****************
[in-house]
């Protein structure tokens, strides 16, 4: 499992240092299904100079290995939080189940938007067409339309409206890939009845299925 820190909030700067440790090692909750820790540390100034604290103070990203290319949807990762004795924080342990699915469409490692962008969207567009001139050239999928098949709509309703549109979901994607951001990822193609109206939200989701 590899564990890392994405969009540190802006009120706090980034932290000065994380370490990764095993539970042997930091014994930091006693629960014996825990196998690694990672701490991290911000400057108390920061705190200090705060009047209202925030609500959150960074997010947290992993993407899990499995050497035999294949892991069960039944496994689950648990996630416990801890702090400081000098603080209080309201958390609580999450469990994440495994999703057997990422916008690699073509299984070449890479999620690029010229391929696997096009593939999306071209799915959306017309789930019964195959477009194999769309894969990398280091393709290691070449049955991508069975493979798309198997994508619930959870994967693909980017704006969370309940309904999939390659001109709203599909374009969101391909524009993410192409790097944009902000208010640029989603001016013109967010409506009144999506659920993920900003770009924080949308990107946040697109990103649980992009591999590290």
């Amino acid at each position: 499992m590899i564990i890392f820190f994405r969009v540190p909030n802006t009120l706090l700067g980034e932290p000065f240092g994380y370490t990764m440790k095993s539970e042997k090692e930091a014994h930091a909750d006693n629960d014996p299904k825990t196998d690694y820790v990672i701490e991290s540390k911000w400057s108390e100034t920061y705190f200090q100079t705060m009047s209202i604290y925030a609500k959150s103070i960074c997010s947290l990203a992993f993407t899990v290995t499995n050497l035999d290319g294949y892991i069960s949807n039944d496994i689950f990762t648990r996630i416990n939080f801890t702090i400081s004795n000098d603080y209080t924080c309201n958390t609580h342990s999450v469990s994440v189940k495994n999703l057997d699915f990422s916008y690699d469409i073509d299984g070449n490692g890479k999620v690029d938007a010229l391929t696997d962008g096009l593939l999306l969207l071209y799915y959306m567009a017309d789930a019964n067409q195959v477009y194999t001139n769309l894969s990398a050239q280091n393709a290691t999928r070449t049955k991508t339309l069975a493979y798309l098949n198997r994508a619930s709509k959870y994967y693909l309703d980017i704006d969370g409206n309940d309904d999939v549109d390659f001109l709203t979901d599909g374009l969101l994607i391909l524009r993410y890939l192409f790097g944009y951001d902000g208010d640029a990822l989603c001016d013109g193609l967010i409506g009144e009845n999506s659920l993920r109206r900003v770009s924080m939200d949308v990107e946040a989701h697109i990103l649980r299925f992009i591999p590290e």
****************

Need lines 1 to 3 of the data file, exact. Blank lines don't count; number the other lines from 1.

[in-house]
């Protein structure tokens, strides 16, 4: 499992240092299904100079290995939080189940938007067409339309409206890939009845299925 820190909030700067440790090692909750820790540390100034604290103070990203290319949807990762004795924080342990699915469409490692962008969207567009001139050239999928098949709509309703549109979901994607951001990822193609109206939200989701 590899564990890392994405969009540190802006009120706090980034932290000065994380370490990764095993539970042997930091014994930091006693629960014996825990196998690694990672701490991290911000400057108390920061705190200090705060009047209202925030609500959150960074997010947290992993993407899990499995050497035999294949892991069960039944496994689950648990996630416990801890702090400081000098603080209080309201958390609580999450469990994440495994999703057997990422916008690699073509299984070449890479999620690029010229391929696997096009593939999306071209799915959306017309789930019964195959477009194999769309894969990398280091393709290691070449049955991508069975493979798309198997994508619930959870994967693909980017704006969370309940309904999939390659001109709203599909374009969101391909524009993410192409790097944009902000208010640029989603001016013109967010409506009144999506659920993920900003770009924080949308990107946040697109990103649980992009591999590290």
């Amino acid at each position: 499992m590899i564990i890392f820190f994405r969009v540190p909030n802006t009120l706090l700067g980034e932290p000065f240092g994380y370490t990764m440790k095993s539970e042997k090692e930091a014994h930091a909750d006693n629960d014996p299904k825990t196998d690694y820790v990672i701490e991290s540390k911000w400057s108390e100034t920061y705190f200090q100079t705060m009047s209202i604290y925030a609500k959150s103070i960074c997010s947290l990203a992993f993407t899990v290995t499995n050497l035999d290319g294949y892991i069960s949807n039944d496994i689950f990762t648990r996630i416990n939080f801890t702090i400081s004795n000098d603080y209080t924080c309201n958390t609580h342990s999450v469990s994440v189940k495994n999703l057997d699915f990422s916008y690699d469409i073509d299984g070449n490692g890479k999620v690029d938007a010229l391929t696997d962008g096009l593939l999306l969207l071209y799915y959306m567009a017309d789930a019964n067409q195959v477009y194999t001139n769309l894969s990398a050239q280091n393709a290691t999928r070449t049955k991508t339309l069975a493979y798309l098949n198997r994508a619930s709509k959870y994967y693909l309703d980017i704006d969370g409206n309940d309904d999939v549109d390659f001109l709203t979901d599909g374009l969101l994607i391909l524009r993410y890939l192409f790097g944009y951001d902000g208010d640029a990822l989603c001016d013109g193609l967010i409506g009144e009845n999506s659920l993920r109206r900003v770009s924080m939200d949308v990107e946040a989701h697109i990103l649980r299925f992009i591999p590290e």